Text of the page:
In all the tearing apart and chomping of pneumatic skeleton teeth on living flesh, all I could think was how lucky these victims are. This is a very clean death on a show that regularly features expiration by forced elective surgery and drowning in one’s own bodily fluids.
When daylight comes the FBI is handling the crime scene and Will, now empowered with the insights of a man who understands beasts performs his signature metronome trick (which, visually speaking, is particularly striking this time, featuring a bonfire re-igniting as its smoke descends back home from the sky).
He is with the Ravenstag, acknowledging his own inner animal as he hunts the lovers. He commands his beast to kill, so it gores them with its antlers and as it raises its head to shower in the resulting viscera, Will’s own antler-framed face emerges in a shot that not a lot of other shows would be able to pull off since it is so expressionist that it flirts with being eye-rollingly comical.
Luckily for Hannibal, we have been conditioned by this show to accept overtly theatrical symbols like this, ourselves bears trained by Fuller’s wolves, so apology for its unconventional tone is unnecessary at this point.
Emerging from his empathy-trance, Will has a full profile on the killer. The bear-man is an engineer who built his inner beast and he just wants to maul these people. There is no way that he is choosing them, they aren’t making any mistakes, they are just his prey. It’s all just a combination of bad luck and psychosis.
Returning from commercial we are back in therapy with Will and Hannibal as they muse on the visceral nature of killing people with their own hands in comparison to the cold cowardice of hiding behind a gun and pulling a trigger. Hannibal brings up the elephant in the room, asking how Will – who has already admitted to wanting to squeeze the life from Lecter with his bare hands – felt when he sent the demented orderly Matthew Brown to do his killing.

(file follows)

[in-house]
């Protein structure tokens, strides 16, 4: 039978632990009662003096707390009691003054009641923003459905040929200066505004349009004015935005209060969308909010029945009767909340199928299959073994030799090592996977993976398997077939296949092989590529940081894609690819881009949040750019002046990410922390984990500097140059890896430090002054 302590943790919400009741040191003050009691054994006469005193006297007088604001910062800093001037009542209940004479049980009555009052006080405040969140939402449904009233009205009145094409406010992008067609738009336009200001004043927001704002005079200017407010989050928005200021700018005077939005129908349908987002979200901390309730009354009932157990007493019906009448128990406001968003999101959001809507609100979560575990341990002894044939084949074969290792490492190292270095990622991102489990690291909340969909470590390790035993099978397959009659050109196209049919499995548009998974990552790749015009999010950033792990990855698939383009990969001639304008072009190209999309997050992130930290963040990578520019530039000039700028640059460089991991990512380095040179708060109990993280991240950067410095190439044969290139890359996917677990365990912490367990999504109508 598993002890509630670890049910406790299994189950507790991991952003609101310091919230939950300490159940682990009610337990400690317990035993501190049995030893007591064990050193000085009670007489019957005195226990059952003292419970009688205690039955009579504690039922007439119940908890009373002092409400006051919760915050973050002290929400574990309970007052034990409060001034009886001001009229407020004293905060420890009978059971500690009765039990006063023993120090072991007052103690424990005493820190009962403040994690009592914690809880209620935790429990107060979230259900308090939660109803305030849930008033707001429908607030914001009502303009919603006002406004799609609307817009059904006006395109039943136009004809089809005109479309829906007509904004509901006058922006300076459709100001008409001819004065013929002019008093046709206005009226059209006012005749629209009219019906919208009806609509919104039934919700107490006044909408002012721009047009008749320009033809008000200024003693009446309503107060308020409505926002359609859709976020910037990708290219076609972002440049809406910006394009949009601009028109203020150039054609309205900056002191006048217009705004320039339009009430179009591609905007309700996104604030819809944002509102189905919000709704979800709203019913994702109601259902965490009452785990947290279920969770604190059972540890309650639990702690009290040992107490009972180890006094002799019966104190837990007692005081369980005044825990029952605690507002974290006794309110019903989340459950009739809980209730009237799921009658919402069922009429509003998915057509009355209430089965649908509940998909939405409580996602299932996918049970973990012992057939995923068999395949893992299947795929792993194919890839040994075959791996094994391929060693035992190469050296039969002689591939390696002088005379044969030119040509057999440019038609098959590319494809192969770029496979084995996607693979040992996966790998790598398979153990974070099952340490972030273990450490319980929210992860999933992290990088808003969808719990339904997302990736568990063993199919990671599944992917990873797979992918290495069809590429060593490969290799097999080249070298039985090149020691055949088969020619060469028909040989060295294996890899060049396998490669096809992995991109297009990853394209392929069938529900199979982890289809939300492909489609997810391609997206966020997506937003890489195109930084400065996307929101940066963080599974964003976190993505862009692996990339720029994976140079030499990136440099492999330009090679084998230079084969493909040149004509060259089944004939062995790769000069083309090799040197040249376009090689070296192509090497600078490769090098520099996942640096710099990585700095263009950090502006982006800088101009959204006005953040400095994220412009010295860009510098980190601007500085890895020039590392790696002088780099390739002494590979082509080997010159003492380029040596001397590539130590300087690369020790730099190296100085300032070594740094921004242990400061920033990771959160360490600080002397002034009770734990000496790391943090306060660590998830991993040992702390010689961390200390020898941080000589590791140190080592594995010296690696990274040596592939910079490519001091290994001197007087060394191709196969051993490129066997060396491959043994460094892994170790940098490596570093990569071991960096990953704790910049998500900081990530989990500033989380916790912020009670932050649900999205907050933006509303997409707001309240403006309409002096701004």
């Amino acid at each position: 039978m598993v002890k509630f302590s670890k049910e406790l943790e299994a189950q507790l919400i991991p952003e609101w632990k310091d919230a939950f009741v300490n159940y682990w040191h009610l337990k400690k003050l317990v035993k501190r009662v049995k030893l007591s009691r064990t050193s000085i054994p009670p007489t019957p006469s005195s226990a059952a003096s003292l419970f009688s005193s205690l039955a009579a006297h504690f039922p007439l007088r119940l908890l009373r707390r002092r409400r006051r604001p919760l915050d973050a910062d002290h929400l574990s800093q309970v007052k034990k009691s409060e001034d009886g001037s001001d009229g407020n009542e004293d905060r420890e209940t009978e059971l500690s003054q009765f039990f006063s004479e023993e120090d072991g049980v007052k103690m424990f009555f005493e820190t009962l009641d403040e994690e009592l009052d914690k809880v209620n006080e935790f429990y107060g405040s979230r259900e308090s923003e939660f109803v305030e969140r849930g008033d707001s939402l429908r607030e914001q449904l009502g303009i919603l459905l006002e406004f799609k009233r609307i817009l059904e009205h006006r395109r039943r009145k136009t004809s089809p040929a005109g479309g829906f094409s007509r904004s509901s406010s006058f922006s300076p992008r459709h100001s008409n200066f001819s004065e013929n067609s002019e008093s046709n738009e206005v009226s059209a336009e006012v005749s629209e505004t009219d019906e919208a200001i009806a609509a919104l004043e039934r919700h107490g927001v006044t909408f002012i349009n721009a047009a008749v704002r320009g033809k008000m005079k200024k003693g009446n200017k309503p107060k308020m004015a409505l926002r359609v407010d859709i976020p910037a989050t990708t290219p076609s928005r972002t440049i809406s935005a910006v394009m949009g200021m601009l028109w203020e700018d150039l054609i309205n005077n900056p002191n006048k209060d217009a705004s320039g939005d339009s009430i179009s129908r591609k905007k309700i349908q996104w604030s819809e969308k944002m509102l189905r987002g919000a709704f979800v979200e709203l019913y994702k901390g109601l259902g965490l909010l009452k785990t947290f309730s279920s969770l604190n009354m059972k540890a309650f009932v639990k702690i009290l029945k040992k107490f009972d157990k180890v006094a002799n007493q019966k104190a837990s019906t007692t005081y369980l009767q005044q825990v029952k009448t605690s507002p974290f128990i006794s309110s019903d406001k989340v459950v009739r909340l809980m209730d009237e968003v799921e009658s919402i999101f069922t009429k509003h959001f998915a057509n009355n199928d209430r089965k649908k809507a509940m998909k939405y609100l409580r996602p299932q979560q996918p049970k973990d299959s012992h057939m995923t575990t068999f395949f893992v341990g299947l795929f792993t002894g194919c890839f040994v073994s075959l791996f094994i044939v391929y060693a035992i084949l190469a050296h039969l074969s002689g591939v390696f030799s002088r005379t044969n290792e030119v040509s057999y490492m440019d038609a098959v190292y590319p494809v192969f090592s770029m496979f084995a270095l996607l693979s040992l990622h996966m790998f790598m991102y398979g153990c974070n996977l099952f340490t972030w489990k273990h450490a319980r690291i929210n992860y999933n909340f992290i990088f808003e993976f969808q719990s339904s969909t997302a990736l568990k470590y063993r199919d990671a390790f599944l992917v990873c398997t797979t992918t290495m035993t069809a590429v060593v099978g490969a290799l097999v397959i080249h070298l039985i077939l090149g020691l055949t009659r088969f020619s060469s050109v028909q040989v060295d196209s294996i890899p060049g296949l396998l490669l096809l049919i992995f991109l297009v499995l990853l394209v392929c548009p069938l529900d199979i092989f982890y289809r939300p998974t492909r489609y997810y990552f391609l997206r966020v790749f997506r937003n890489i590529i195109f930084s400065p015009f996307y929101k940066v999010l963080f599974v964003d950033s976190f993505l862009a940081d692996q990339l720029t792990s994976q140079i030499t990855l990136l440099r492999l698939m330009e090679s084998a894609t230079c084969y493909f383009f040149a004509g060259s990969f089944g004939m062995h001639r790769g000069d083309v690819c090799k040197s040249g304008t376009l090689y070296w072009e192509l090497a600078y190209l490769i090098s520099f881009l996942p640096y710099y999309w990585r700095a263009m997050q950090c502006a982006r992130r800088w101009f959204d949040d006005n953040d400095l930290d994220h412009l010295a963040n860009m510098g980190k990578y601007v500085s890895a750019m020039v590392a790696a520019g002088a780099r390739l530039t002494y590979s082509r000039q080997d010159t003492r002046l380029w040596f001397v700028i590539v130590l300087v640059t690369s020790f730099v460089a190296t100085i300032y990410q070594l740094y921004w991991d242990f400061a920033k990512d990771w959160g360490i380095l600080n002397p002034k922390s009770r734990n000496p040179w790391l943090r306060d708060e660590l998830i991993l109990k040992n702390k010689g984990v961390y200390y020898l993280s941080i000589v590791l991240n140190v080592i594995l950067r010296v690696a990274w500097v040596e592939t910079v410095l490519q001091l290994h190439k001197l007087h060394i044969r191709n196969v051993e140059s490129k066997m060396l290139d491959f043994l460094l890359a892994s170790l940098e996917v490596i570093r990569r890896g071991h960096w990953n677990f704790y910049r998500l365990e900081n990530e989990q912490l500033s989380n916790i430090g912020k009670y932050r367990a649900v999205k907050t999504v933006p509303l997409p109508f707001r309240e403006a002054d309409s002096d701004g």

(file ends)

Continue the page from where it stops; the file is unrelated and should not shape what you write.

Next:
The alliterative conclusion that Will settles on with Hannibal is that there is virtue in being intimate with your instincts.
At the crime lab Jimmy and Brian are comparing bite marks on the victims to those on a plaster cast of a cave bear’s skull, telling Jack that only a machine could really do this kind of damage, and Hannibal enters declaring that there is but a thin barrier between human and animal.
“For some, that barrier is way too thin,” Jack muses before greeting the recently entered Hannibal in a well executed wink of dramatic irony.
The beastly doctor pulls Jack aside, and at the risk of breaching his confidentiality oaths of psychia-trust, mentions that he once had a patient that experienced this kind of species dysphoria as a child. Now as a grown man, there is a good chance that he has developed the confidence to transform himself into his inner beast.
Cut to the Museum of Natural History (the interior of which is Toronto’s Royal Ontario Museum) where the bear man is named by his former psychiatrist as Randall, who exhibited what Hannibal euphemistically describes as a fascination with teeth.
The doctor calls Randall’s work beautiful before taking hold of his brain for his own nefarious purposes, warning the bear man that the FBI are coming and when they do that he would be best served by doing exactly as Hannibal says.
Sure enough, Jack Crawford turns up to interrogate the fossil specialist, possibly a little too heavy handedly, and Randall is prepared with assurances that his identity disorder has been dealt with. He is a success story.